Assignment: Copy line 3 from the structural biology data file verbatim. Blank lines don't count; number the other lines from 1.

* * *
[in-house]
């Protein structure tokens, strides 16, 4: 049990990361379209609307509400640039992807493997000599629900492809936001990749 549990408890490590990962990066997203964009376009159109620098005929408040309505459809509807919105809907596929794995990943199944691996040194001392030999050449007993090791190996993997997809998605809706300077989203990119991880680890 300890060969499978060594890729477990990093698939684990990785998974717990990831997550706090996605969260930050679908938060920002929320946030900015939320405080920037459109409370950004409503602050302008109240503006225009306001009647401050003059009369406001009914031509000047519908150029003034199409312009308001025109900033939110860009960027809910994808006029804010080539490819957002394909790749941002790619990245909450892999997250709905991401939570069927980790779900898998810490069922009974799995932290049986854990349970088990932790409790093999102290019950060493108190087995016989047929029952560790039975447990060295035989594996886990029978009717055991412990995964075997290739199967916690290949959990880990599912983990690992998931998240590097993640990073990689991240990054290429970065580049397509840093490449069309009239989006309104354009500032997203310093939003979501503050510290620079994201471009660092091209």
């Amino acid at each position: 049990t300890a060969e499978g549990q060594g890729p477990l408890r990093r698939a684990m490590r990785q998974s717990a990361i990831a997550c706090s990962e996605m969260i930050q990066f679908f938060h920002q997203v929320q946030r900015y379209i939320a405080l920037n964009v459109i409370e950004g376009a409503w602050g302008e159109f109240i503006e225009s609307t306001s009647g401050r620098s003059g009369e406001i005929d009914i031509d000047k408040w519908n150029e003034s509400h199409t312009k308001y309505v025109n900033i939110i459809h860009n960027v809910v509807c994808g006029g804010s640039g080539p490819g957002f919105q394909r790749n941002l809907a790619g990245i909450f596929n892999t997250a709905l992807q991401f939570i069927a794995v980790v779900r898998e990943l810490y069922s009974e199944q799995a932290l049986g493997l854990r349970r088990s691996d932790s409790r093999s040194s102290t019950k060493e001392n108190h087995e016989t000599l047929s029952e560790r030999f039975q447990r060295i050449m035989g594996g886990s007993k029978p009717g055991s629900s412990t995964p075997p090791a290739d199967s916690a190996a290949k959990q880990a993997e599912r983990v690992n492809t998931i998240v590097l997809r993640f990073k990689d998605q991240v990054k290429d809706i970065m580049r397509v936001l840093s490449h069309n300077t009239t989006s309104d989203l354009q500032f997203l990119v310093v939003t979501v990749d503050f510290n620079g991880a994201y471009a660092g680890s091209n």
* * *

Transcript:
């Amino acid at each position: 049990t300890a060969e499978g549990q060594g890729p477990l408890r990093r698939a684990m490590r990785q998974s717990a990361i990831a997550c706090s990962e996605m969260i930050q990066f679908f938060h920002q997203v929320q946030r900015y379209i939320a405080l920037n964009v459109i409370e950004g376009a409503w602050g302008e159109f109240i503006e225009s609307t306001s009647g401050r620098s003059g009369e406001i005929d009914i031509d000047k408040w519908n150029e003034s509400h199409t312009k308001y309505v025109n900033i939110i459809h860009n960027v809910v509807c994808g006029g804010s640039g080539p490819g957002f919105q394909r790749n941002l809907a790619g990245i909450f596929n892999t997250a709905l992807q991401f939570i069927a794995v980790v779900r898998e990943l810490y069922s009974e199944q799995a932290l049986g493997l854990r349970r088990s691996d932790s409790r093999s040194s102290t019950k060493e001392n108190h087995e016989t000599l047929s029952e560790r030999f039975q447990r060295i050449m035989g594996g886990s007993k029978p009717g055991s629900s412990t995964p075997p090791a290739d199967s916690a190996a290949k959990q880990a993997e599912r983990v690992n492809t998931i998240v590097l997809r993640f990073k990689d998605q991240v990054k290429d809706i970065m580049r397509v936001l840093s490449h069309n300077t009239t989006s309104d989203l354009q500032f997203l990119v310093v939003t979501v990749d503050f510290n620079g991880a994201y471009a660092g680890s091209n």